Man points gun at police - but escapes jail sentence

Sgt Chris Clay, area sergeant for Norwich East Police, and PC Sam Smerdon, a beat manager for Norwic

File picture of police officers on patrol in Norfolk. - Credit: Danielle Booden

Two Norfolk police officers had a gun pointed at them after they were called out to reports of a suicidal man, a court has heard.

A male and a female officer were dispatched to an address in Dereham after Graham Barry contacted police to say he was suicidal.

Norwich Crown Court heard officers were dispatched to the scene and had difficulty finding the address but went to a property with the light on.

Isobel Ascherson, prosecuting, said when they got to the door of the property, which turned out to be the defendant's, Barry came to the door and "pointed a black revolver at the two uniformed officers on the doorstep".

She said Barry, 63, was disarmed before being arrested.


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There were no victim impact statements, but Miss Ascherson said one of the officers was "in shock" after seeing the firearm and "thought he was going to shoot at me".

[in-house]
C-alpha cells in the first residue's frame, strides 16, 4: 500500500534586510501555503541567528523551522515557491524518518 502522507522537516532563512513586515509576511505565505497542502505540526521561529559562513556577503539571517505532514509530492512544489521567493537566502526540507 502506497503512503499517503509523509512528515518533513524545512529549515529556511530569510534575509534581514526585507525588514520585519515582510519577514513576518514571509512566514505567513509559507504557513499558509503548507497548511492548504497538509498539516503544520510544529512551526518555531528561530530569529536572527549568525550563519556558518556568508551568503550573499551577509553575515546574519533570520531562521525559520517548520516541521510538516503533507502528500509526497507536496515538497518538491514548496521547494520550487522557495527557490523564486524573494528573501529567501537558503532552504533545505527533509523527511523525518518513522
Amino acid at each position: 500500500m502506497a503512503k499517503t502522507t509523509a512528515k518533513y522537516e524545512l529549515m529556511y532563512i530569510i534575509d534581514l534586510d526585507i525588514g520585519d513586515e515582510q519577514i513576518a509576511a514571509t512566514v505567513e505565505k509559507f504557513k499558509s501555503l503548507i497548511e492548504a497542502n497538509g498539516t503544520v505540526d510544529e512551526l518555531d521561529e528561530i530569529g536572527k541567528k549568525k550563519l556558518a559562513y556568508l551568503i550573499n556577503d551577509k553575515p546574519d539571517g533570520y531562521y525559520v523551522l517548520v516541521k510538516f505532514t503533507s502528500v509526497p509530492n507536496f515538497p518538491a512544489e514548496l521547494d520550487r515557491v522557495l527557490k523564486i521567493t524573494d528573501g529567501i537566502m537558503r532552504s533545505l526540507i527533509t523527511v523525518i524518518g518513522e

Her colleague described being "fearful" and also thought "he was going to shoot at me and my colleague".

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Barry, of Park Farm Camping, Woodgate Lane, Dereham, appeared for sentence on Tuesday (July 13) having previously admitted affray following the incident on September 17 2019.

Judge Katharine Moore said Barry had behaved in a "quite appalling fashion" calling the police to say that he was suicidal before answering the door to officers with an air pistol.

Judge Moore said the defendant forced the officers to "fear for their personal safety" adding "In fact, they feared the very worst, quite understandably".

She commended the bravery of the officers who were called to Barry who had a long history of alcohol dependency and of depression.

Judge Moore said the offence crossed the custody threshold but insisted it was in the public interest to help ensure Barry got the help to ensure that "you never ever behave in this way again".

He was given 14 months custody, suspended for 21 months, ordered to undertake 35 days rehabilitation activity requirement (RAR) and a 12 month alcohol treatment programme.

Lori Tucker, mitigating, accepted it had been a frightening incident for the officers but insisted it was short-lived.

She said Barry apologised repeatedly to the officers following the incident.

She added he had issues with alcohol and depression but had accepted, perhaps for the first time, he had a problem and that he cannot deal with that on his own.


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